The Social Contract
This week President Obama said the obvious: that wealthy Americans, many of whom pay remarkably little in taxes, should bear part of the cost of reducing the long-run budget deficit. And Republicans like Representative Paul Ryan responded with shrieks of “class warfare.”
It was, of course, nothing of the sort. On the contrary, it’s people like Mr. Ryan, who want to exempt the very rich from bearing any of the burden of making our finances sustainable, who are waging class war.
As background, it helps to know what has been happening to incomes over the past three decades. Detailed estimates from the Congressional Budget Office — which only go up to 2005, but the basic picture surely hasn’t changed — show that between 1979 and 2005 the inflation-adjusted income of families in the middle of the income distribution rose 21 percent. That’s growth, but it’s slow, especially compared with the 100 percent rise in median income over a generation after World War II.
Meanwhile, over the same period, the income of the very rich, the top 100th of 1 percent of the income distribution, rose by 480 percent. No, that isn’t a misprint. In 2005 dollars, the average annual income of that group rose from $4.2 million to $24.3 million.
So do the wealthy look to you like the victims of class warfare?
To be fair, there is argument about the extent to which government policy was responsible for the spectacular disparity in income growth. What we know for sure, however, is that policy has consistently tilted to the advantage of the wealthy as opposed to the middle class.
Some of the most important aspects of that tilt involved such things as the sustained attack on organized labor and financial deregulation, which created huge fortunes even as it paved the way for economic disaster. For today, however, let’s focus just on taxes.
The budget office’s numbers show that the federal tax burden has fallen for all income classes, which itself runs counter to the rhetoric you hear from the usual suspects. But that burden has fallen much more, as a percentage of income, for the wealthy. Partly this reflects big cuts in top income tax rates, but, beyond that, there has been a major shift of taxation away from wealth and toward work: tax rates on corporate profits, capital gains and dividends have all fallen, while the payroll tax — the main tax paid by most workers — has gone up.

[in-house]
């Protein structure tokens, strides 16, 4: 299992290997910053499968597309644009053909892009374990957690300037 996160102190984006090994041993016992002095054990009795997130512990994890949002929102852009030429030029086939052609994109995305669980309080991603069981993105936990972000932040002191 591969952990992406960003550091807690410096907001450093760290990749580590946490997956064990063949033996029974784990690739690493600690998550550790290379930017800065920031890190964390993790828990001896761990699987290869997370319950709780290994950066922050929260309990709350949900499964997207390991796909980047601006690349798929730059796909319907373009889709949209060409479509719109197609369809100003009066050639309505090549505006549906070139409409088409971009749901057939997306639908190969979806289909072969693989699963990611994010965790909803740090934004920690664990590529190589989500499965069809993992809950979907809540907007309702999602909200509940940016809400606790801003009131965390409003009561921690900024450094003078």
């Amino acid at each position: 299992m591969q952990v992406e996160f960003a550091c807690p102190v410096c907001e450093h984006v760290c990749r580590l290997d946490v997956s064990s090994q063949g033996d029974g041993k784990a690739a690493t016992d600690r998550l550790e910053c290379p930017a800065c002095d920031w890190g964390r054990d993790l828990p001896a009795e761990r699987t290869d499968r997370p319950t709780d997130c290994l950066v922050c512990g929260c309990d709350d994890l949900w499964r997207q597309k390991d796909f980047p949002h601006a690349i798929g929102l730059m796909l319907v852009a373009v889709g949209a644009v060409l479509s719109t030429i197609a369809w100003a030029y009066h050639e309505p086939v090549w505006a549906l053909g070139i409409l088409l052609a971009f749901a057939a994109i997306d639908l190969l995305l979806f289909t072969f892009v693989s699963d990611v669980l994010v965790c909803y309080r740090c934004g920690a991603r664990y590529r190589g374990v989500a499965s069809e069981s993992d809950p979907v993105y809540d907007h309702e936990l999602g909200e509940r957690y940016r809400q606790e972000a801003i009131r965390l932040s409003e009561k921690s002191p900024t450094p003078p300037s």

And one consequence of the shift of taxation away from wealth and toward work is the creation of many situations in which — just as Warren Buffett and Mr. Obama say — people with multimillion-dollar incomes, who typically derive much of that income from capital gains and other sources that face low taxes, end up paying a lower overall tax rate than middle-class workers. And we’re not talking about a few exceptional cases.
According to new estimates by the nonpartisan Tax Policy Center, one-fourth of those with incomes of more than $1 million a year pay income and payroll tax of 12.6 percent of their income or less, putting their tax burden below that of many in the middle class.
Now, I know how the right will respond to these facts: with misleading statistics and dubious moral claims.
On one side, we have the claim that the rising share of taxes paid by the rich shows that their burden is rising, not falling. To point out the obvious, the rich are paying more taxes because they’re much richer than they used to be. When middle-class incomes barely grow while the incomes of the wealthiest rise by a factor of six, how could the tax share of the rich not go up, even if their tax rate is falling?
On the other side, we have the claim that the rich have the right to keep their money — which misses the point that all of us live in and benefit from being part of a larger society.
Elizabeth Warren, the financial reformer who is now running for the United States Senate in Massachusetts, recently made some eloquent remarks to this effect that are, rightly, getting a lot of attention. “There is nobody in this country who got rich on his own. Nobody,” she declared, pointing out that the rich can only get rich thanks to the “social contract” that provides a decent, functioning society in which they can prosper.
Which brings us back to those cries of “class warfare.”
Republicans claim to be deeply worried by budget deficits. Indeed, Mr. Ryan has called the deficit an “existential threat” to America. Yet they are insisting that the wealthy — who presumably have as much of a stake as everyone else in the nation’s future — should not be called upon to play any role in warding off that existential threat.
Well, that amounts to a demand that a small number of very lucky people be exempted from the social contract that applies to everyone else. And that, in case you’re wondering, is what real class warfare looks like.
© 2011 The New York Times